Recently, the Ghent Court of Appeal rendered a remarkable decision concerning the application of the treaty exemption for income derived by a sportsperson. The case in point concerns an internationally active cyclist residing in Belgium (Ghent, 25 February 2014, Fisc.Koer. 2014, 365).
Taking into account the actual circumstances of this case, the Court ruled that ‘the most appropriate way’ to determine the exempt part of the cyclist’s (fixed) salary, is to take into consideration the competition days only.
As a result, the exempt part of the cyclist’s income should be calculated by multiplying the total income by a fraction consisting of the number of competition days in the numerator and the total number of competition days in the denominator.
Although the Court explicitly recognizes that the cyclist’s salary is also related to the preparation and training in order to be able to participate in competitions, it is surprising that it did not take into account the number of training days – neither training days in Belgium nor training days abroad – when determining the tax exemption.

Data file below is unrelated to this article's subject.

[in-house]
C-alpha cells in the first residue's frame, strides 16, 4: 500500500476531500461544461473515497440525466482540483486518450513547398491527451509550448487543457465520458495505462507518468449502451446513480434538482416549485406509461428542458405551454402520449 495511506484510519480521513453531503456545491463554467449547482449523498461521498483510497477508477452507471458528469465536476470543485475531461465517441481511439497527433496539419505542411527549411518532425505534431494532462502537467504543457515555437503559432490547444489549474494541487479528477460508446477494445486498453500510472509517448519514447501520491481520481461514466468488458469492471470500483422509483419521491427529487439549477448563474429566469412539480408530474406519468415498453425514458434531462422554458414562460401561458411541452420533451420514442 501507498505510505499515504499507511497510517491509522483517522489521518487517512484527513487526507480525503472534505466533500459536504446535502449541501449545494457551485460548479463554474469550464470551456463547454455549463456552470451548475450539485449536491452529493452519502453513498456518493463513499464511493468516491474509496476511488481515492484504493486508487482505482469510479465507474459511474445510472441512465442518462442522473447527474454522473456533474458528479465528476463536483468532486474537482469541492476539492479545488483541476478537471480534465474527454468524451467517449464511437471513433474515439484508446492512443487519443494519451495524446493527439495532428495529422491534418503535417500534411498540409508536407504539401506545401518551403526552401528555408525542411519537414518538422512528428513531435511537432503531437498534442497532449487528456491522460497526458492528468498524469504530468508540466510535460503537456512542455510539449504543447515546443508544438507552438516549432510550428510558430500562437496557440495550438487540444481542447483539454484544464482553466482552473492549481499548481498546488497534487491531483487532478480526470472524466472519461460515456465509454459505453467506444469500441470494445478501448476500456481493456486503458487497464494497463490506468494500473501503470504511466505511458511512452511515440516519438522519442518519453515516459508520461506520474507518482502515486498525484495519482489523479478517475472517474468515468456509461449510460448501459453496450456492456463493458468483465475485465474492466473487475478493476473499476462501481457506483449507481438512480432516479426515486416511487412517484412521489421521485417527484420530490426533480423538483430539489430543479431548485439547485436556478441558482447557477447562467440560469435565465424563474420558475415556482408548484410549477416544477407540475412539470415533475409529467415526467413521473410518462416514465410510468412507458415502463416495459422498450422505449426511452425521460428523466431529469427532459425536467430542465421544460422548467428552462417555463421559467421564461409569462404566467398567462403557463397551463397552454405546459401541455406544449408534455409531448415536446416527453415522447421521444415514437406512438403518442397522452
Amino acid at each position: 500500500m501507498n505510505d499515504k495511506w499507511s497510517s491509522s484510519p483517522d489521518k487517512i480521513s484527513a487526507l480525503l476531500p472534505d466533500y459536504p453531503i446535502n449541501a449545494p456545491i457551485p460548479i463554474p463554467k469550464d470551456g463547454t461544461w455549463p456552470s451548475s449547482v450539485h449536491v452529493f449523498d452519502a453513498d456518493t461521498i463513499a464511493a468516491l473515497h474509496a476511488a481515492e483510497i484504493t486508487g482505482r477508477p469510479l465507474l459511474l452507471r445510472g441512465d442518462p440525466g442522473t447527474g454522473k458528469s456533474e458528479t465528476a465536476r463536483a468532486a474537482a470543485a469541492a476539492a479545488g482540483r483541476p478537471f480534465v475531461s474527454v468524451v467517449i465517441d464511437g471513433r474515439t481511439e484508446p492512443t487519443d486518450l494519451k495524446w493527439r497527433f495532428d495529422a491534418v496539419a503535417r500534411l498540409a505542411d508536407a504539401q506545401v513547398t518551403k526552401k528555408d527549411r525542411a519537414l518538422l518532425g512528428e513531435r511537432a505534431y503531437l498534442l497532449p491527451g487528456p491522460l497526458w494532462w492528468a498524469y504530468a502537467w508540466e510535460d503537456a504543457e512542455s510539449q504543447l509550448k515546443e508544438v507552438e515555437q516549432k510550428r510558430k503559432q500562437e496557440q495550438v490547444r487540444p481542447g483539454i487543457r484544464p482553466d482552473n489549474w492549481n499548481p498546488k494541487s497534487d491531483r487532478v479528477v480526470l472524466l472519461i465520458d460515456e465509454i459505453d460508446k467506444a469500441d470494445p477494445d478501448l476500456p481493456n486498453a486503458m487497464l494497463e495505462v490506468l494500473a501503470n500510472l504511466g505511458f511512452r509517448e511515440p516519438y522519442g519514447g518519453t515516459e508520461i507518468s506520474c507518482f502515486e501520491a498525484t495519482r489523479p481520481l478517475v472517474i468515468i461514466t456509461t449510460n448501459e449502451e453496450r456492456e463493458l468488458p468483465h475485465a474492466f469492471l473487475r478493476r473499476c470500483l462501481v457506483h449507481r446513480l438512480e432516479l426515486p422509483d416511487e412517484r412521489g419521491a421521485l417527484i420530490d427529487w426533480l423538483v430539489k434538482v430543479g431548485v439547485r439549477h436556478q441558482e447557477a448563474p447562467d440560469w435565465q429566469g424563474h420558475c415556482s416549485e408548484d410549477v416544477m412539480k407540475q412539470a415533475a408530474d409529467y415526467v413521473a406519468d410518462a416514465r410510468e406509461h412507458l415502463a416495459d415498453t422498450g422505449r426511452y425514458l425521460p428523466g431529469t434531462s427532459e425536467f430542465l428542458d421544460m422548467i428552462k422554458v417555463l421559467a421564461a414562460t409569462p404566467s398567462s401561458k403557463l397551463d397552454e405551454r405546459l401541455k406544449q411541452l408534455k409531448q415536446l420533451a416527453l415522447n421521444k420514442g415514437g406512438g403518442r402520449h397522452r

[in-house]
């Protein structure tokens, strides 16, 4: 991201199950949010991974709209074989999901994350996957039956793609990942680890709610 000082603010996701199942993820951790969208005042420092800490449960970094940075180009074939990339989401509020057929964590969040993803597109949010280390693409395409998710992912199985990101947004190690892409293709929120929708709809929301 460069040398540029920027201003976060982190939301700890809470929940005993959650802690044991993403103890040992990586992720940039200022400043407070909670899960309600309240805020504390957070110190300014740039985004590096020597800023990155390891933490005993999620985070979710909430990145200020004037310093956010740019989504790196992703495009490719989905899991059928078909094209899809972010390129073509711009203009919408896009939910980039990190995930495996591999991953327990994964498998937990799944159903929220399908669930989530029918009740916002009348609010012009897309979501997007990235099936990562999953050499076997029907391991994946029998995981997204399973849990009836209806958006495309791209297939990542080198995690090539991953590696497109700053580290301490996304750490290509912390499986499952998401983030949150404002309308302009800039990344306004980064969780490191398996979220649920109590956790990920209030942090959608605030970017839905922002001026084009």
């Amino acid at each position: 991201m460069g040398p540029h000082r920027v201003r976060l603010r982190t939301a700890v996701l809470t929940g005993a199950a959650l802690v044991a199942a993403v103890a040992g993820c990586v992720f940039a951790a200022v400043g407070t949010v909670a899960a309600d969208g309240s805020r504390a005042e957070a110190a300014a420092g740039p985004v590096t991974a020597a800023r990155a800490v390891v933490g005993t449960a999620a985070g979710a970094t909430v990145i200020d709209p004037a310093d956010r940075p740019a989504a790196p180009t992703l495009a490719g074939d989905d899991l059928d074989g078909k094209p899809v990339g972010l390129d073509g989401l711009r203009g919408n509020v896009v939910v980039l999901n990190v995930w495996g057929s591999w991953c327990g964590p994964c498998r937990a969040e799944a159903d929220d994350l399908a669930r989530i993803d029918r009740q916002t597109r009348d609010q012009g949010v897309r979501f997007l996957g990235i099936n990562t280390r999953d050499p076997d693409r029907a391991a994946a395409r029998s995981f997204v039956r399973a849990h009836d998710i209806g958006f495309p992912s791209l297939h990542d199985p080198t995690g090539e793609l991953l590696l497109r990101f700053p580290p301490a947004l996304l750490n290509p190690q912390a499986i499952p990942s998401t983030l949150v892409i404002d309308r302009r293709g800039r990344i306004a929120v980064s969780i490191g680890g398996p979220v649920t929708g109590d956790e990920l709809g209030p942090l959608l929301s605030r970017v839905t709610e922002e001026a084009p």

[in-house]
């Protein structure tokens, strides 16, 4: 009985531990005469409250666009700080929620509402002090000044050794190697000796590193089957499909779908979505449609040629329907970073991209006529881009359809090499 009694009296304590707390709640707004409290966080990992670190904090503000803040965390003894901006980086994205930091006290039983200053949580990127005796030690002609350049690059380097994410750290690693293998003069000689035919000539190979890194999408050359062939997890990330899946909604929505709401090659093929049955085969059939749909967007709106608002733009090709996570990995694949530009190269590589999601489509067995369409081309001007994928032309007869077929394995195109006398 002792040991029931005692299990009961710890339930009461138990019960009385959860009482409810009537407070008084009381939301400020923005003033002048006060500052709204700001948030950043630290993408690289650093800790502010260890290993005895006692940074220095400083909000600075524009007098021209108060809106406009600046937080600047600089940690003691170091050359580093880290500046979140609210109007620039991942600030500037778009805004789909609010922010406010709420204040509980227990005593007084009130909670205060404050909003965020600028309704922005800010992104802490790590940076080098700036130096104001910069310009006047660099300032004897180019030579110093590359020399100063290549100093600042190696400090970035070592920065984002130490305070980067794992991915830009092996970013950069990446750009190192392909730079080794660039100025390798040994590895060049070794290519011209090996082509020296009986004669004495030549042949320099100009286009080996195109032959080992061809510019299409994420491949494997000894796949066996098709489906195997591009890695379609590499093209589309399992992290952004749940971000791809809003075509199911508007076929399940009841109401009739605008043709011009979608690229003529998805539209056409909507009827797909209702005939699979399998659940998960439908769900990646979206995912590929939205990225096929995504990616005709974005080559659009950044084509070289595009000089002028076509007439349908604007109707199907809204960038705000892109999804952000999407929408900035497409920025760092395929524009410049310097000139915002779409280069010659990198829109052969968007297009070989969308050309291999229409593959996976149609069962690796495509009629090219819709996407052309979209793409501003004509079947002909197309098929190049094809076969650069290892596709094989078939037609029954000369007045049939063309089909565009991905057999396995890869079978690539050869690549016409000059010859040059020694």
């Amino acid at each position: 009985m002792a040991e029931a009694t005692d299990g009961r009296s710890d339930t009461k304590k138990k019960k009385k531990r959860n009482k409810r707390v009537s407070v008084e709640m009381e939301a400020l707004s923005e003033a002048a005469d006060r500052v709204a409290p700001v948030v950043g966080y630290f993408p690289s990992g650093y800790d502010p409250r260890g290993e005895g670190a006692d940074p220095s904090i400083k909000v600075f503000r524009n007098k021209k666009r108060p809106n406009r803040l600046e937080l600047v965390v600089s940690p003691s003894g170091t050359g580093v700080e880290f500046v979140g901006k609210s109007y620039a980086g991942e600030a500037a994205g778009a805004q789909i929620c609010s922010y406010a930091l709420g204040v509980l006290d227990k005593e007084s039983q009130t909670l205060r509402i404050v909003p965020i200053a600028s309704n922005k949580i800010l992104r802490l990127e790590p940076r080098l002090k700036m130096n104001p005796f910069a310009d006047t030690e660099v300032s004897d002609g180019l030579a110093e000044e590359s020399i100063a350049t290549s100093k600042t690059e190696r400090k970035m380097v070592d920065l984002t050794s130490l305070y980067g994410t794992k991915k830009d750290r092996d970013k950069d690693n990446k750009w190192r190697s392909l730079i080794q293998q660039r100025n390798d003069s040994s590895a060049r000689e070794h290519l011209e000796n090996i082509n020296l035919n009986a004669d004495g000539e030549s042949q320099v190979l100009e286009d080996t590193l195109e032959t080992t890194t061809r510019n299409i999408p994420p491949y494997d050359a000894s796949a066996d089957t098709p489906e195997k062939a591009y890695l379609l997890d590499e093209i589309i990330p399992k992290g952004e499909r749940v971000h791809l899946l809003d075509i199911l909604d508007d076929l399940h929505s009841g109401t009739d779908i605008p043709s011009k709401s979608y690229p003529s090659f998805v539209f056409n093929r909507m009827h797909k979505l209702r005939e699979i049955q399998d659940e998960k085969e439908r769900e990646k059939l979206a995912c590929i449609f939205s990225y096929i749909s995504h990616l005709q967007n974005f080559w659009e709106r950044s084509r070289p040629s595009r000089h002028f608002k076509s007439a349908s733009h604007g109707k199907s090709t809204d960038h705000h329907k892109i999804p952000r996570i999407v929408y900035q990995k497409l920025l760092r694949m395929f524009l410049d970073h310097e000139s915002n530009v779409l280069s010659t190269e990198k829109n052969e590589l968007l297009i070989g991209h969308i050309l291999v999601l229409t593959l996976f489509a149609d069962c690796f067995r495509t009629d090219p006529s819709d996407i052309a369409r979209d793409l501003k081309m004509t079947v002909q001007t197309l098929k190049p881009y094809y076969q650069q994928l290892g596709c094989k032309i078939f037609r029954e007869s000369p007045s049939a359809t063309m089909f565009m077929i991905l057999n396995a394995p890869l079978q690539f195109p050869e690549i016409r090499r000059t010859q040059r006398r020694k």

For the sake of completeness, it should be noted that the present decision is at odds with a recent Belgian circular (AFZ nr. 2/2012 d.d. 27.04.2012 (AFZ/2012-0288)), as well as with the most recent amendments (July 2014) of the OECD Model Tax Convention and its Commentary.
In this respect, the new paragraph 9.1 of the Commentary on Article 17 clarifies that Article 17 also applies to the part of the remuneration of a sportsperson that relates to preparation, such as rehearsal and training, and not only to the part of such remuneration that relates to actual performances. Furthermore, this would apply regardless of whether such rehearsal, training or similar preparation is related to specific public performances taking place in that State: for example, remuneration paid with respect to the participation in a pre-season training camp would be covered.
Prof Dr Ian Blackshaw adds the following footnote:
This court decision is typical of a number of judicial rulings that fail to understand the nature of sport and take account its special characteristics and dynamics (the so-called ‘specificity of sport’), which are recognized in the European Commission White Paper on Sport of 11 July 2007 and the so-called ‘Sport Article’ (Article 165) in the Lisbon Treaty (TFEU).